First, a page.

You open up your hydro bill and you feel your stomach drop. How is it so expensive? What could you possibly be doing to use up so much energy? If you don’t want to pay the sky-high rates when the next bill comes around, you need to investigate your home to see what’s causing the steep costs.
The Seasonal Surge
Heating and cooling account for over 60% of Torontonians’ electricity costs in a single year, so you’ll see higher costs in months where you need to expend more energy on temperature control. During the summer, you’re going to see it spike because of air conditioning and electric fans. During the winter, you’re going to see it from running your furnace and space heaters at all hours.
It’s still possible that your bills are higher than they should be. Investigate these three areas to see if they’re wasting your energy and money.
Old, low-quality or poorly-installed windows can let in the cold air during the winter. You can confirm air leaks by standing in front of the closed window on a blustery day with a lit stick of incense. If the smoke curls upward, the area is air-tight. If it blows away from the window, you have a leak.
To fix this problem, you should go to a trusted local window company in Toronto and talk to them about getting some energy-efficient replacements. These upgrades will have low-emissivity glass, Warm Edge Technology spacers and durable frames. After a professional installation, your home won’t have to deal with any air leaks coming through the windows — unless you leave them wide open.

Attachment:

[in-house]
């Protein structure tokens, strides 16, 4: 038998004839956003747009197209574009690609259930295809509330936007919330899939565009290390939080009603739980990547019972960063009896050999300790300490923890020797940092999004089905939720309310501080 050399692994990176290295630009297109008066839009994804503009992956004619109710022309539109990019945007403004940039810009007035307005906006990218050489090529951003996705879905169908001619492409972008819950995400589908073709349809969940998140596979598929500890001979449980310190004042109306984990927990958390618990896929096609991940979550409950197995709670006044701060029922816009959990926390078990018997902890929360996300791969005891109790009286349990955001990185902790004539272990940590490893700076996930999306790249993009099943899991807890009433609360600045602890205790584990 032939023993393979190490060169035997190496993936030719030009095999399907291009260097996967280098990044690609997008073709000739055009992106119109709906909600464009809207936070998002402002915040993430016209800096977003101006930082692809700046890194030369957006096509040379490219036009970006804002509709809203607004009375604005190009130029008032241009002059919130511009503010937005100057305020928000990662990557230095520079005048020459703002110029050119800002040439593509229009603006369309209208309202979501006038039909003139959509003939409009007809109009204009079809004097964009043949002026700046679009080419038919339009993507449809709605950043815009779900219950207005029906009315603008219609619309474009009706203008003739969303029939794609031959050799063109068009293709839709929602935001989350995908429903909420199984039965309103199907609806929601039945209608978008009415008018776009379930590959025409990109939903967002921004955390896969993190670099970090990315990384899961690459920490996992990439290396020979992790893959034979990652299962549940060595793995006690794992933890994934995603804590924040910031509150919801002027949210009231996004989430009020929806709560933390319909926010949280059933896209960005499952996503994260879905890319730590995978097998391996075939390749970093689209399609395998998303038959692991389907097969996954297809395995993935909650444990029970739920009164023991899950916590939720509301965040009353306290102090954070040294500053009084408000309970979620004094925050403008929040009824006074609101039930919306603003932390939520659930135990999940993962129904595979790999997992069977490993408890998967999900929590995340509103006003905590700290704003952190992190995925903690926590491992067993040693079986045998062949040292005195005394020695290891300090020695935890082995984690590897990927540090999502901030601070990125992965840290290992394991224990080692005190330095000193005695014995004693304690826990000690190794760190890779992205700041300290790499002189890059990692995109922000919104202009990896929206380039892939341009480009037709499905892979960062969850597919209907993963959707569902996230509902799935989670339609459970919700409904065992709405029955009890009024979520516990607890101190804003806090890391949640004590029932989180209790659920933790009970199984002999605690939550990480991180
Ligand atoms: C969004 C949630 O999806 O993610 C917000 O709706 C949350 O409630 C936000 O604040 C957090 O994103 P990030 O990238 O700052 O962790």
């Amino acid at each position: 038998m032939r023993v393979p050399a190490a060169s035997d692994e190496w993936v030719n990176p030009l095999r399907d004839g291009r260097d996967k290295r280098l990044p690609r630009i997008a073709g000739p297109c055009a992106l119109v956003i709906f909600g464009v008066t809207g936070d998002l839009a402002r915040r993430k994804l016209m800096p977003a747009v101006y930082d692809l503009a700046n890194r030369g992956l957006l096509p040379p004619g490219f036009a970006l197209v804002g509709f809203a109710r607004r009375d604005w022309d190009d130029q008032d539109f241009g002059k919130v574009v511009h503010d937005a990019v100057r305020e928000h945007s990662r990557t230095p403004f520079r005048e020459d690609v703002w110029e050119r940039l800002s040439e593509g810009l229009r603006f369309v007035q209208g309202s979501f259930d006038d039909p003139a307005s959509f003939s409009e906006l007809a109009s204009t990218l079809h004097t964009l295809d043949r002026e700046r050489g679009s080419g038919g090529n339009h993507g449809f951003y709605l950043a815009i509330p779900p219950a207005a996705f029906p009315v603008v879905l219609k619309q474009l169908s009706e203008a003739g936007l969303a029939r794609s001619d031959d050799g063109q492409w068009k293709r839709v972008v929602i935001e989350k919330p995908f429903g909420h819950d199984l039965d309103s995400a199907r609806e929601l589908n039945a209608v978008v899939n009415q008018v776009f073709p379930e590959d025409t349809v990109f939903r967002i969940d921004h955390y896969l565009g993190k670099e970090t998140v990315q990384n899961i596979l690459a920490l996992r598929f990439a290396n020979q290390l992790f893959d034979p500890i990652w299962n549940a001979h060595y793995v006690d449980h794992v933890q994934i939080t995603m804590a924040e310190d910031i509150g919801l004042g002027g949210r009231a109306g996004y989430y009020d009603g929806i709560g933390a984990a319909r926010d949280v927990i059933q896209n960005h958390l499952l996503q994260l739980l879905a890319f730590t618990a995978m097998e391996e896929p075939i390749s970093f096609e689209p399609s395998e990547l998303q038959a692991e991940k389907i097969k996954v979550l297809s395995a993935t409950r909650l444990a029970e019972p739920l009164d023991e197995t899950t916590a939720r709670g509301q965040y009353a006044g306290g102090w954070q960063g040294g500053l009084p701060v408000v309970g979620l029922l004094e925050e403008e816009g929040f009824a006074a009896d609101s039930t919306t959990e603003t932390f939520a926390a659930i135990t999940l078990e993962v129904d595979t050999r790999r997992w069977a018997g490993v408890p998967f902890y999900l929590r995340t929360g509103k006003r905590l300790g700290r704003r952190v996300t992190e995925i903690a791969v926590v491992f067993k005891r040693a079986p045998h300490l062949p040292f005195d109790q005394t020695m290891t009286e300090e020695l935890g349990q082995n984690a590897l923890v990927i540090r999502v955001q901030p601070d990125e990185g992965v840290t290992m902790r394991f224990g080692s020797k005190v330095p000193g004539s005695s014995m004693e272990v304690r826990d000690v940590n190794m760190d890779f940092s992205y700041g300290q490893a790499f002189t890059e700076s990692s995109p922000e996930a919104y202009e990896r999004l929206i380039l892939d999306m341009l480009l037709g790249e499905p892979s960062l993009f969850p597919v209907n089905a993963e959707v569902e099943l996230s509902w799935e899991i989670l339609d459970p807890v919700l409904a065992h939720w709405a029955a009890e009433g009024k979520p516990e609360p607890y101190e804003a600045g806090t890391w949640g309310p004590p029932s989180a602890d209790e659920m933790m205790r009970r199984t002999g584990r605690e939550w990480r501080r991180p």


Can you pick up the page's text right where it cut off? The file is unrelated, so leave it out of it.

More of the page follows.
As you can see, air leaks can ruin the indoor temperature and waste energy. Air leaks are more likely to come through the basement. They creep in through windows, doors and the foundation. To fight that familiar basement chill, you should caulk over gaps, add insulation to the walls and carpet the floor.
A leaky toilet can cost you a big chunk of change. One local received a $2500 bill after being told that their toilet flushed 1,572 cubic meters of water — that’s 1.5 million litres — over the span of 5 months. If you suspect that there’s something wrong with your fixture, call a plumber and have them take a look.
Other signs that your toilet is leaking:
- Stained flooring around the basin
- Damp flooring around the basin
- Sewage odour
- The sound of running water long after the flush
Why is my Hydro bill so high
You can fix your windows, your walls and your leaky plumbing, but you can’t control every factor that contributes to your bills. Recently, the province started a 1.8% hydro rate increase for households and small businesses using 700 kilowatt-hours per month. The rate hike went into effect on November 1st, meaning residents have to prepare to see their bills go up during the coldest time of the year. This should incentivize you to make your home as energy-efficient as possible.
Follow your instincts. When something seems fishy about your energy spending, you should investigate. You’ll end up with lower bills, improved features and a much warmer house.